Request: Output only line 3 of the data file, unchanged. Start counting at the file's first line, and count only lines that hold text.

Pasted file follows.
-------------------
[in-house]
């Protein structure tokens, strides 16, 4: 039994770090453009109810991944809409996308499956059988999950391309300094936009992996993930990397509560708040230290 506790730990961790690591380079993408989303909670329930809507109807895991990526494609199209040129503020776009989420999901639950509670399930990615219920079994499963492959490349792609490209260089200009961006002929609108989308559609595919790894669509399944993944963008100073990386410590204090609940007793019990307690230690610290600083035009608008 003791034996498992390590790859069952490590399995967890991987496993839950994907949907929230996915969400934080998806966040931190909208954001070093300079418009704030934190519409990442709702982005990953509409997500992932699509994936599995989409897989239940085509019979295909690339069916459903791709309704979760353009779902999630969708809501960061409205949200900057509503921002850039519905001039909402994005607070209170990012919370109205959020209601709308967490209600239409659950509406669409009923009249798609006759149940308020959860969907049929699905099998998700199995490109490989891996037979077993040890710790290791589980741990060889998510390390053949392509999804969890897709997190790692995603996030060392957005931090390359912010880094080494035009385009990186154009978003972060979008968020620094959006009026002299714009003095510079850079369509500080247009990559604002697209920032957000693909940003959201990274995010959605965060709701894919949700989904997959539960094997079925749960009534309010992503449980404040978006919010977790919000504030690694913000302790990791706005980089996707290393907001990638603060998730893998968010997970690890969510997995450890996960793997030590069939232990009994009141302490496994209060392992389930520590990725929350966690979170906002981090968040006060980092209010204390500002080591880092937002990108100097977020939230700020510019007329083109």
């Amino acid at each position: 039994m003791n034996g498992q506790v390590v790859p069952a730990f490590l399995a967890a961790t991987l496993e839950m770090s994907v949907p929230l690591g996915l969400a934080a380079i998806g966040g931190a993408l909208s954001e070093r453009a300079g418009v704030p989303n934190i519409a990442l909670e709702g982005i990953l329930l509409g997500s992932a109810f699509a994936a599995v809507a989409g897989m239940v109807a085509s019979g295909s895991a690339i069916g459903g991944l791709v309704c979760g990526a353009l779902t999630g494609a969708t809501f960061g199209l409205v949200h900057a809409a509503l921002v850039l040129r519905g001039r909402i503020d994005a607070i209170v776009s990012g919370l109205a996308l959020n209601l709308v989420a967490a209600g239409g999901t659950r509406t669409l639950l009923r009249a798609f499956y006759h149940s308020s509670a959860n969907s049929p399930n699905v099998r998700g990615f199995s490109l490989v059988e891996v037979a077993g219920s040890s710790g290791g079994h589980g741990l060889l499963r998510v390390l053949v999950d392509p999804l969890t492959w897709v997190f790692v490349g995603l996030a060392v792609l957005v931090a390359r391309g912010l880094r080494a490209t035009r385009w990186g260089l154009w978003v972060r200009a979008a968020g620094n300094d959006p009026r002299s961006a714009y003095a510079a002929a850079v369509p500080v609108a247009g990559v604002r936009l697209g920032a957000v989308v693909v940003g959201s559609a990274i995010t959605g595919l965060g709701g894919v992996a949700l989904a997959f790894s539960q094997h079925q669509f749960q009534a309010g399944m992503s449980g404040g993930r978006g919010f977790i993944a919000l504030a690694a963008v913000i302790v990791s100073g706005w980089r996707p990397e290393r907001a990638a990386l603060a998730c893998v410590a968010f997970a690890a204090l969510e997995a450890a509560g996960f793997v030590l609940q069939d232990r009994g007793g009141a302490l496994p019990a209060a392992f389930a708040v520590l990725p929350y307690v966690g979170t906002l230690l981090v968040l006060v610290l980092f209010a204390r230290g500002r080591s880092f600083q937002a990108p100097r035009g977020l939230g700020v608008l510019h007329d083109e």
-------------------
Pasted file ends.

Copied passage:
């Amino acid at each position: 039994m003791n034996g498992q506790v390590v790859p069952a730990f490590l399995a967890a961790t991987l496993e839950m770090s994907v949907p929230l690591g996915l969400a934080a380079i998806g966040g931190a993408l909208s954001e070093r453009a300079g418009v704030p989303n934190i519409a990442l909670e709702g982005i990953l329930l509409g997500s992932a109810f699509a994936a599995v809507a989409g897989m239940v109807a085509s019979g295909s895991a690339i069916g459903g991944l791709v309704c979760g990526a353009l779902t999630g494609a969708t809501f960061g199209l409205v949200h900057a809409a509503l921002v850039l040129r519905g001039r909402i503020d994005a607070i209170v776009s990012g919370l109205a996308l959020n209601l709308v989420a967490a209600g239409g999901t659950r509406t669409l639950l009923r009249a798609f499956y006759h149940s308020s509670a959860n969907s049929p399930n699905v099998r998700g990615f199995s490109l490989v059988e891996v037979a077993g219920s040890s710790g290791g079994h589980g741990l060889l499963r998510v390390l053949v999950d392509p999804l969890t492959w897709v997190f790692v490349g995603l996030a060392v792609l957005v931090a390359r391309g912010l880094r080494a490209t035009r385009w990186g260089l154009w978003v972060r200009a979008a968020g620094n300094d959006p009026r002299s961006a714009y003095a510079a002929a850079v369509p500080v609108a247009g990559v604002r936009l697209g920032a957000v989308v693909v940003g959201s559609a990274i995010t959605g595919l965060g709701g894919v992996a949700l989904a997959f790894s539960q094997h079925q669509f749960q009534a309010g399944m992503s449980g404040g993930r978006g919010f977790i993944a919000l504030a690694a963008v913000i302790v990791s100073g706005w980089r996707p990397e290393r907001a990638a990386l603060a998730c893998v410590a968010f997970a690890a204090l969510e997995a450890a509560g996960f793997v030590l609940q069939d232990r009994g007793g009141a302490l496994p019990a209060a392992f389930a708040v520590l990725p929350y307690v966690g979170t906002l230690l981090v968040l006060v610290l980092f209010a204390r230290g500002r080591s880092f600083q937002a990108p100097r035009g977020l939230g700020v608008l510019h007329d083109e």